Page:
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God’s hand evident in Cuba, former missionary relates

JACKSONVILLE, Fla. (BP)–When Hugh Hurt returned to Cuba this winter after a 37-year absence, he saw the hand of God at work, even in the midst of oppression. “It is not God’s desire for people to suffer like they are suffering,” he reflected, “but he uses those times to call his people to him.”
Hurt recalled how people unable to find a seat lined the walls in every worship service he attended. Nearly 200 Cubans crowded into the 110-seat sanctuary at Los Pinos where Hurt led revival services, some even standing outside to listen through the windows. Twenty-six people made professions of faith. These were part of 360 professions of faiths made that Thursday night in the Havana churches as part of simultaneous revivals held in conjunction with the annual meeting of the Baptist Convention of Western Cuba in February. Hurt reported the simultaneous revivals brought greater evangelistic results than a citywide crusade held in the past.
Another 2,000 people attended the convention meeting at Calvary Baptist Church in Havana, with a sanctuary that seats 1,000. They stood for hours to hear the Word of God proclaimed, while others sat in the stairway, on the podium or on the floor. At least 200 Cuban Baptists made public commitments to missions service during one of the sessions.
During the meeting, the Cuba convention voted to create its own home and international mission board to send missionaries from their country to other countries. The denomination hasn’t sent international missionaries since 1950. Hurt said that decision illustrates the enthusiasm and commitment of Cuban Baptists.
Hurt, of Jacksonville, Fla., attended the convention meeting as the fraternal representative of the Florida Baptist Convention, which sponsors a missions partnership with the 147 churches and 218 mission congregations in the Western Cuban Convention.
The trip was a bittersweet return engagement for Hurt, who served as a Southern Baptist home missionary to Cuba from 1957-61, as he witnessed the poverty of the island nation. “The Cuban people have found they have no hope in material things. Now they’re looking for hope beyond that,” Hurt said.
Forty years ago, his family had lived in a thriving, busy Havana, but that “city now doesn’t exist,” according to Hurt. Cars are time-warped models from the 1950s and ’60s, but much of the transportation is by bicycle, Hurt reported. “There are no shops, no stores, no clothing in stores and very little food to buy. Medicine is nonexistent. It’s a tragic time.”
As a Home Mission Board-appointed missionary teaching at the Cuban Baptist seminary in Havana, Hurt departed Cuba in 1961. He had lived through four years of the nation’s most troubled times, as Fidel Castro waged a guerilla campaign which resulted in a bloody revolution against the government of Fulgencio Batista.
The former missionary recalled the sight of tanks rolling down busy streets, the sound of gunfire heard throughout the day and having soldiers randomly interrupting his worship services in Managua where he was a pastor. Bullets often hit the Hurt family home.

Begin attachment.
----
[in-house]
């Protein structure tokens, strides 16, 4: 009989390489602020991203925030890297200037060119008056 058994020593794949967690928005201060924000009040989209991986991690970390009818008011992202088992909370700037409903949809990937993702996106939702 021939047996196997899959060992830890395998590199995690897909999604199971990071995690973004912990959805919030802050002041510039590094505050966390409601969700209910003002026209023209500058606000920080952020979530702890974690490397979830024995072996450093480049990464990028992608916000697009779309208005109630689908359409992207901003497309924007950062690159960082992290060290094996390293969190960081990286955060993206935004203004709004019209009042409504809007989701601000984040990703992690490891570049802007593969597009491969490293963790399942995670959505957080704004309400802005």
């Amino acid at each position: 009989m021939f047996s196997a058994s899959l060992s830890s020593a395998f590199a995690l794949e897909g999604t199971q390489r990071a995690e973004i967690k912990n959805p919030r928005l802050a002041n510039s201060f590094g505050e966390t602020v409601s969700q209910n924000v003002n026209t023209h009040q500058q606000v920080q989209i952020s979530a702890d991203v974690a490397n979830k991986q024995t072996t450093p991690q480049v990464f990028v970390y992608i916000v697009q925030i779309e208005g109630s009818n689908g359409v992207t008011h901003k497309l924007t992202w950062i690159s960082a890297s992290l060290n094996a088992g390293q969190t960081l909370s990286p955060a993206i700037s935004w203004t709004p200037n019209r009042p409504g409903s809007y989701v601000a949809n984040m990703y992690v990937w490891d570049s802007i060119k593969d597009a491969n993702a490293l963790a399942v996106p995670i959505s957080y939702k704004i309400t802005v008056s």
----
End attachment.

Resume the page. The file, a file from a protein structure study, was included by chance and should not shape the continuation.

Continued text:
One day while going to the neighborhood grocery store, his wife, Eva, saw three uncovered bodies — gunned down by Bautista’s soldiers. When Bautista fled Cuba on New Year’s Eve 1958, angry mobs ransacked homes of the highest government officials.
It was a time when there was no law and order, Hurt said. “It was a country where one day you had police, and the next day the police were in hiding.”
When the revolution ended and Castro ascended to power, Hurt observed, “everyone had such high hopes.”
Then in 1960, Castro proclaimed he was Marxist-Lenninist, a political theory embracing a socialist government order and classless society.
That winter, members of his church met with Hurt and urged him to leave, knowing that a U.S. invasion was a possibility. As pastor of a church in Managua — site of the nation’s largest military installation — they said Hurt would be in danger of Cuban government reprisals.
Four months after the Hurts left Cuba, the U.S. government launched the ill-fated Bay of Pigs invasion. Afterwards, thousands of people, including two Southern Baptist home missionaries and 48 Cuban Baptist leaders were imprisoned, accused of crimes against the government. Countless Cubans were executed.
After four years of service in Panama, Hurt came to Florida in 1965 where he directed the state’s language work, first under the appointment of the Home Mission Board (1965-74) and then as an employee of the state convention from 1974-80 and 1981-90. When Hurt arrived in Florida, ethnic churches in the state included 29 Hispanic congregations. At the time of his retirement the number had increased to 127 and now stands at 204. Hurt cited the growth of Florida Hispanic churches as further evidence of God’s hand at work.
During his homecoming trip, Hurt renewed many friendships. Former student Jorge Comesanas, pastor of Coral Park Spanish Baptist Church in Miami accompanied him on the trip. He discovered other Cuban Baptist leaders who were former students and children of former students.
Although Hurt observed “a new openness, or permissiveness, from the Cuban government” in allowing the work of the church to progress, he acknowledged the church does not have the same freedoms as U.S. churches.
“Cuban Baptists are filled with both joy and sadness but are excited about the future that awaits them,” Hurt said. “One day there will be a different Cuba and a better Cuba, but they are most excited about the coming of the Lord.”

    About the Author

  • Barbara Denman
    Barbara Denman is communications editor for the Florida Baptist Convention. BP reports on missions, ministry and witness advanced through the Cooperative Program and on news related to Southern Baptists’ concerns nationally and globally.Read All by Barbara Denman ›